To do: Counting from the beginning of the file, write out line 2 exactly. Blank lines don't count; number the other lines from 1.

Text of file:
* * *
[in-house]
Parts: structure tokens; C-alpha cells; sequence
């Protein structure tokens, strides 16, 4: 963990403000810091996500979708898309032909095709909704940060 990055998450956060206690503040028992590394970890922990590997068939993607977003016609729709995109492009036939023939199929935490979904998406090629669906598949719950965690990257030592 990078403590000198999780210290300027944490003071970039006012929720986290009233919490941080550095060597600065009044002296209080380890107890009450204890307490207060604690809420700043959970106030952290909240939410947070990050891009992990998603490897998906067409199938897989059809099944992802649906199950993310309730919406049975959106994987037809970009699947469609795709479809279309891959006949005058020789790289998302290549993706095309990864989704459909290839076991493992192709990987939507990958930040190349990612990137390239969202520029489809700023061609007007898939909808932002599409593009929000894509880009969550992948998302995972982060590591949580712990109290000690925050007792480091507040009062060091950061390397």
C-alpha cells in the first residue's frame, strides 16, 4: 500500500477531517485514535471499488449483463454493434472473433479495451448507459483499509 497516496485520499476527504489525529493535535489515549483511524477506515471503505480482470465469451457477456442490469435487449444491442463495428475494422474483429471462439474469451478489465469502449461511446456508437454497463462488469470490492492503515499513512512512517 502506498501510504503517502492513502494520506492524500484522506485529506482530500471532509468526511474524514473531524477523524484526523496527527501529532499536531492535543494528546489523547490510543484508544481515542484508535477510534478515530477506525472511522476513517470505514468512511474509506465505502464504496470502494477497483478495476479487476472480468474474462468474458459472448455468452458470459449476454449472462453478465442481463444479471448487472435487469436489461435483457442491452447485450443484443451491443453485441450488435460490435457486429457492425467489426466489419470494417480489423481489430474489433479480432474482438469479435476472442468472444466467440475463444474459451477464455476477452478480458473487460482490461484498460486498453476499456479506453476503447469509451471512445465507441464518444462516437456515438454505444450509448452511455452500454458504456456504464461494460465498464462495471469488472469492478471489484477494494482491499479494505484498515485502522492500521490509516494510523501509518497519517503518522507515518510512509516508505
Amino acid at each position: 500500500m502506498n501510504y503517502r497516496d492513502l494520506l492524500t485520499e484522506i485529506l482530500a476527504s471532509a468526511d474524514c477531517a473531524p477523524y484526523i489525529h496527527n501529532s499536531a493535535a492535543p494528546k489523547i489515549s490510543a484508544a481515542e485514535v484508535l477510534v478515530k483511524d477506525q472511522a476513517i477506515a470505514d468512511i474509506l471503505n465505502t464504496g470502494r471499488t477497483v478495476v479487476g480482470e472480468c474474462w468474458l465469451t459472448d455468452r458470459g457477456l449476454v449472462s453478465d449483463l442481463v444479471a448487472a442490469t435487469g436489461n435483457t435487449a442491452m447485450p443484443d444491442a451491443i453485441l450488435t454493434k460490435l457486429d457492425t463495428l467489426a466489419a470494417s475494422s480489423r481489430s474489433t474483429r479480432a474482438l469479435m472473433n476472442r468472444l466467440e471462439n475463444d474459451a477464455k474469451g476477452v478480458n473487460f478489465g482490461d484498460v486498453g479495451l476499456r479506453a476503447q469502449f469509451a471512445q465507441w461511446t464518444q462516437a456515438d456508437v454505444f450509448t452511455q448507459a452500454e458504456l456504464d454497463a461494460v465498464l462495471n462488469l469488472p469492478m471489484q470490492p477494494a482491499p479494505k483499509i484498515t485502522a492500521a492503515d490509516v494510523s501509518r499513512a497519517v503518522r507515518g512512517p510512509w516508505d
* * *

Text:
Parts: structure tokens; C-alpha cells; sequence